Steven Mugglestone

The more I learn, the less I know

Tax increases for 2012 already on the books, a brief reminder:

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Tax increases for 2012 already on the books, a brief reminder

I am sure that we will have a go at making some predictions for the 2012 budget, as most accountants do, as most of the changes will get leaked well before the budget.  We will not, however, try and make comments on the economy, as most tax accountants try to do, despite them neither having qualifications in economics, nor having actually managed or run a business.  We will stick to reporting the facts and this, accordingly, is a reminder of the tax increases or increased powers of HMRC to raise penalties and fines etc., that have already been put in place and will be implemented post April 2012, despite what may or may not be announced in the March 2012 budget speech.

This is perhaps the opposite and balances out our article, “Top Tax Tips for 2012, without moving to Switzerland.”

HMRC increase and strengthen penalty regime

See, “HMRC seeking 100% penalties for late Tax Returns, resistance is useless & the world recession is not an excuse for having no money”

HMRC powers to prevent deliberate non-payment of PAYE
From 6 April 2012, HMRC will hold additional powers enabling it to ask employers to pay a security where there is serious risk that they will not pay their Pay As You Earn (PAYE) tax deductions or Class 1 National Insurance contributions (NICs).  This will not affect employers who pay their tax on time and in full, and it will not be used for employers who are having genuine problems settling their liabilities.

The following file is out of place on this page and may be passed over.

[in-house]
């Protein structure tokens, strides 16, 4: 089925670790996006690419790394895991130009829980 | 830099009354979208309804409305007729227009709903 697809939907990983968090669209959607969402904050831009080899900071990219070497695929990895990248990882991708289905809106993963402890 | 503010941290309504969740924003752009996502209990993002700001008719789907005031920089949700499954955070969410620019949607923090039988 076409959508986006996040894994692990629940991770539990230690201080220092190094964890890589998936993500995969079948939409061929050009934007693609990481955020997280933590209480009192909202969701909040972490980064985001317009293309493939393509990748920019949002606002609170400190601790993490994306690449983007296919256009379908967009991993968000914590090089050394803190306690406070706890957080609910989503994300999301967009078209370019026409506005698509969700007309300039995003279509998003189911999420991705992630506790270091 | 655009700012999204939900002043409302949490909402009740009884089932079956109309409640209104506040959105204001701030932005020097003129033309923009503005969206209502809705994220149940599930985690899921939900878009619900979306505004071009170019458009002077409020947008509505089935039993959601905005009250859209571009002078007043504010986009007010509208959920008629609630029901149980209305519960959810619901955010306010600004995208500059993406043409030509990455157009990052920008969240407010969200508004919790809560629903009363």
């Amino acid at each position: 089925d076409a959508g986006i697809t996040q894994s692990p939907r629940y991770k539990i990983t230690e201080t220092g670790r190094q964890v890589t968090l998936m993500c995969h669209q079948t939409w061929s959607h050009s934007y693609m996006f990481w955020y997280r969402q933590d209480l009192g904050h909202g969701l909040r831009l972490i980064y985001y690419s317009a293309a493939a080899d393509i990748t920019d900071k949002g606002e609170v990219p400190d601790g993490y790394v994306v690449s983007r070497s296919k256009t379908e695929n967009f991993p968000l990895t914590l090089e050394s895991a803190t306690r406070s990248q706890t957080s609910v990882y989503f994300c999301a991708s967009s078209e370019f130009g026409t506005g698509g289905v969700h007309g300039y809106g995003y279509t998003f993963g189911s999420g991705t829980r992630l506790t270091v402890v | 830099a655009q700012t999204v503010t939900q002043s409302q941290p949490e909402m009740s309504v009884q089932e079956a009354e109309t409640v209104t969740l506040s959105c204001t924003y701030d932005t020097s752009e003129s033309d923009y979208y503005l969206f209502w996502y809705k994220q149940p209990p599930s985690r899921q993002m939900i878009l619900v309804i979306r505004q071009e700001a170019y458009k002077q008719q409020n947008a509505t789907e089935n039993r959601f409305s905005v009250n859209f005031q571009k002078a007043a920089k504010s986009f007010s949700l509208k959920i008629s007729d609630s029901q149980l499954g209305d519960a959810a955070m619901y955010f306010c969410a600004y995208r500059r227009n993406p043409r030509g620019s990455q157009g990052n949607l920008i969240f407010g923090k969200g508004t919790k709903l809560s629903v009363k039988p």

HMRC has confirmed that it will only use this power to tackle employers who deliberately try to defraud the Government, and will calculate the amount of the security on a case by case basis depending on the amount of tax at risk, the previous behaviour of the employer and other risk factors.  The required security will usually be either a cash deposit from the business or director or a bond from an approved financial institution which is payable on demand.

Daily penalties increased to up to £1,000
Finance Act 2011 introduced legislation, effective from 1 April 2012, to increase daily penalties for failures to comply with a written request for information from HM Revenue & Customs (HMRC) or deliberate obstruction of an officer of HMRC in the course of an inspection.

Currently, a flat-rate penalty of up to £300 may be applied for failure to comply with an information notice, or deliberate obstruction. Additional daily penalties, of up to £60, may also be imposed if the failure persists.  With effect from 1 April 2012, however, where the failure continues for more than 30 days from the date on which the information notice was issued and if it is believed that the current £60 daily penalties will be insufficient to encourage compliance, HMRC will be able to apply to the tribunal for increased daily penalties of up to £1,000 to be imposed.

Where the increased penalties apply, HMRC must issue notice of the amounts imposed, and the date from which they apply.

Capital allowance amounts falling
Rates of writing down allowances will be reduced, with effect from 6 April 2012 for unincorporated businesses and from 1 April 2012 for companies, as follows: